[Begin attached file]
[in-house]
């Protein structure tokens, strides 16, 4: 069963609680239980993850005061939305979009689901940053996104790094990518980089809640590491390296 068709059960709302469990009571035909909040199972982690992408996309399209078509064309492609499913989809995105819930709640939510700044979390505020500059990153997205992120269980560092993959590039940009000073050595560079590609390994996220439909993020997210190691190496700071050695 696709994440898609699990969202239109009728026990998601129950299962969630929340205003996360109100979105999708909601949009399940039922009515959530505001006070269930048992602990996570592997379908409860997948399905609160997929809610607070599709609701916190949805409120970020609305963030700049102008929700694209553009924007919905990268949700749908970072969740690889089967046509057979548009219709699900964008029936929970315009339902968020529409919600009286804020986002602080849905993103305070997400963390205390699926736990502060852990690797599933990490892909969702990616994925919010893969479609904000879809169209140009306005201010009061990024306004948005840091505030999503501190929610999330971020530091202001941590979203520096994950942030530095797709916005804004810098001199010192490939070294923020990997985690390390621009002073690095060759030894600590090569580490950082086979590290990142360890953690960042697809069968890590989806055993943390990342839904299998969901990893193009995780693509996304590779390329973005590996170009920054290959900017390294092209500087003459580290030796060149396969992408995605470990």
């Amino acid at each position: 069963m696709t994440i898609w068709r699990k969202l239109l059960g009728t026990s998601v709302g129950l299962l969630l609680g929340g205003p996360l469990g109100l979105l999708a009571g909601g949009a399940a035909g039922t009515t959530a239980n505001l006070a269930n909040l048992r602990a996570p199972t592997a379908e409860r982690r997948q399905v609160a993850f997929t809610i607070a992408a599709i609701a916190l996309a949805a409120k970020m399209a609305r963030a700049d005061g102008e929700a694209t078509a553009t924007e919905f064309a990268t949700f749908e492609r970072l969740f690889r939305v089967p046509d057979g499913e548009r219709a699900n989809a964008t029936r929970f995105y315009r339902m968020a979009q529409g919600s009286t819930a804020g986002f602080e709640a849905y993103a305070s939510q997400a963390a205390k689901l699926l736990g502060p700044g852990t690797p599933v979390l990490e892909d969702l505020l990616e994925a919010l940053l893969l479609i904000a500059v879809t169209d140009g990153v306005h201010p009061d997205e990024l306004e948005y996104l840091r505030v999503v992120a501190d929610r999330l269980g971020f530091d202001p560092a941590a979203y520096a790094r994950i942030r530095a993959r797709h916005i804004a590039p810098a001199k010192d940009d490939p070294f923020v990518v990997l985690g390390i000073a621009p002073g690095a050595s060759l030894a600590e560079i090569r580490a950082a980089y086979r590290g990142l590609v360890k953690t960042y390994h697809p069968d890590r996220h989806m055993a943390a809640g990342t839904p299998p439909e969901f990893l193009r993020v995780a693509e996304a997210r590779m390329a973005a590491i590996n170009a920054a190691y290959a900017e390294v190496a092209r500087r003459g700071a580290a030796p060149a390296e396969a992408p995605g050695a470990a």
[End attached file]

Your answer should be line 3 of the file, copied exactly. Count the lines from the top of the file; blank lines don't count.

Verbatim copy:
């Amino acid at each position: 069963m696709t994440i898609w068709r699990k969202l239109l059960g009728t026990s998601v709302g129950l299962l969630l609680g929340g205003p996360l469990g109100l979105l999708a009571g909601g949009a399940a035909g039922t009515t959530a239980n505001l006070a269930n909040l048992r602990a996570p199972t592997a379908e409860r982690r997948q399905v609160a993850f997929t809610i607070a992408a599709i609701a916190l996309a949805a409120k970020m399209a609305r963030a700049d005061g102008e929700a694209t078509a553009t924007e919905f064309a990268t949700f749908e492609r970072l969740f690889r939305v089967p046509d057979g499913e548009r219709a699900n989809a964008t029936r929970f995105y315009r339902m968020a979009q529409g919600s009286t819930a804020g986002f602080e709640a849905y993103a305070s939510q997400a963390a205390k689901l699926l736990g502060p700044g852990t690797p599933v979390l990490e892909d969702l505020l990616e994925a919010l940053l893969l479609i904000a500059v879809t169209d140009g990153v306005h201010p009061d997205e990024l306004e948005y996104l840091r505030v999503v992120a501190d929610r999330l269980g971020f530091d202001p560092a941590a979203y520096a790094r994950i942030r530095a993959r797709h916005i804004a590039p810098a001199k010192d940009d490939p070294f923020v990518v990997l985690g390390i000073a621009p002073g690095a050595s060759l030894a600590e560079i090569r580490a950082a980089y086979r590290g990142l590609v360890k953690t960042y390994h697809p069968d890590r996220h989806m055993a943390a809640g990342t839904p299998p439909e969901f990893l193009r993020v995780a693509e996304a997210r590779m390329a973005a590491i590996n170009a920054a190691y290959a900017e390294v190496a092209r500087r003459g700071a580290a030796p060149a390296e396969a992408p995605g050695a470990a």